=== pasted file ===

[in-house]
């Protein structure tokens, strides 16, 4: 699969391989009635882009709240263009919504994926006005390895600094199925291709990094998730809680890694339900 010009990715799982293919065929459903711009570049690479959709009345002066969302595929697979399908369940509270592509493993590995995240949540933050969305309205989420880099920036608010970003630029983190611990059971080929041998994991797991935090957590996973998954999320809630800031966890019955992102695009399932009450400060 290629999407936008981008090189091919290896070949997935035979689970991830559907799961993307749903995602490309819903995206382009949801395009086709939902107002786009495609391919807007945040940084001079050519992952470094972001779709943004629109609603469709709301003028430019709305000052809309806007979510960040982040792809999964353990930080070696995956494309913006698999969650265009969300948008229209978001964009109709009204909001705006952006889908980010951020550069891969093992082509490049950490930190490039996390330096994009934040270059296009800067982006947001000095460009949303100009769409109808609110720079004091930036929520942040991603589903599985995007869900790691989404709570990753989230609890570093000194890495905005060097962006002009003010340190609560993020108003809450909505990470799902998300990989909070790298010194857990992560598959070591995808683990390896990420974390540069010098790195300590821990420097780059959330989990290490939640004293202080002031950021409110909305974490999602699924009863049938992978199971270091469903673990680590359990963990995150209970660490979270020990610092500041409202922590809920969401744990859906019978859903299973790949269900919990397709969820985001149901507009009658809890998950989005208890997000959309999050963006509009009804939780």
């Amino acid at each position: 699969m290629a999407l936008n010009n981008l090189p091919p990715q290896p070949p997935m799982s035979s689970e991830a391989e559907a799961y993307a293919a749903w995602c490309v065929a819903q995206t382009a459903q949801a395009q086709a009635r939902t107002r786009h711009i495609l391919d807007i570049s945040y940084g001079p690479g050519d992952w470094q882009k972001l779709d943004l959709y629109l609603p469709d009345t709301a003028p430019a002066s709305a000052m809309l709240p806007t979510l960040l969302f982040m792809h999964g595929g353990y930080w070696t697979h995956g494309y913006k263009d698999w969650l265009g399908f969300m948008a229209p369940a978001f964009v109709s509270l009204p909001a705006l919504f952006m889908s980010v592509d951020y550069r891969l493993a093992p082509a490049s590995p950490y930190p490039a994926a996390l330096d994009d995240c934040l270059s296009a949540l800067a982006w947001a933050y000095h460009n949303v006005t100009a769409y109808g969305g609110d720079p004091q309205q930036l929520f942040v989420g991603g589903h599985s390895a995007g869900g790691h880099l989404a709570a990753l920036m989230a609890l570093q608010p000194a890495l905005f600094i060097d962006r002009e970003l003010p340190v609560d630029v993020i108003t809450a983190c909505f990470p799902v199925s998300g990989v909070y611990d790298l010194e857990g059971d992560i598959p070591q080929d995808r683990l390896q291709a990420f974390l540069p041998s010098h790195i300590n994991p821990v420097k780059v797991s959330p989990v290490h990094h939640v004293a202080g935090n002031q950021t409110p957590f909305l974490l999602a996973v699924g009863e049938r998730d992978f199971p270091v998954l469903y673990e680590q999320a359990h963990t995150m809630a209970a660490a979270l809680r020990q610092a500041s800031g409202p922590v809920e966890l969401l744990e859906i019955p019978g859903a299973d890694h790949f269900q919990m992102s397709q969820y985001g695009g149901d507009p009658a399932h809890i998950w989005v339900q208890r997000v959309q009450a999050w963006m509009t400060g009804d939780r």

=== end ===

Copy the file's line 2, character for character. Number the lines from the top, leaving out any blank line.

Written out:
């Protein structure tokens, strides 16, 4: 699969391989009635882009709240263009919504994926006005390895600094199925291709990094998730809680890694339900 010009990715799982293919065929459903711009570049690479959709009345002066969302595929697979399908369940509270592509493993590995995240949540933050969305309205989420880099920036608010970003630029983190611990059971080929041998994991797991935090957590996973998954999320809630800031966890019955992102695009399932009450400060 290629999407936008981008090189091919290896070949997935035979689970991830559907799961993307749903995602490309819903995206382009949801395009086709939902107002786009495609391919807007945040940084001079050519992952470094972001779709943004629109609603469709709301003028430019709305000052809309806007979510960040982040792809999964353990930080070696995956494309913006698999969650265009969300948008229209978001964009109709009204909001705006952006889908980010951020550069891969093992082509490049950490930190490039996390330096994009934040270059296009800067982006947001000095460009949303100009769409109808609110720079004091930036929520942040991603589903599985995007869900790691989404709570990753989230609890570093000194890495905005060097962006002009003010340190609560993020108003809450909505990470799902998300990989909070790298010194857990992560598959070591995808683990390896990420974390540069010098790195300590821990420097780059959330989990290490939640004293202080002031950021409110909305974490999602699924009863049938992978199971270091469903673990680590359990963990995150209970660490979270020990610092500041409202922590809920969401744990859906019978859903299973790949269900919990397709969820985001149901507009009658809890998950989005208890997000959309999050963006509009009804939780």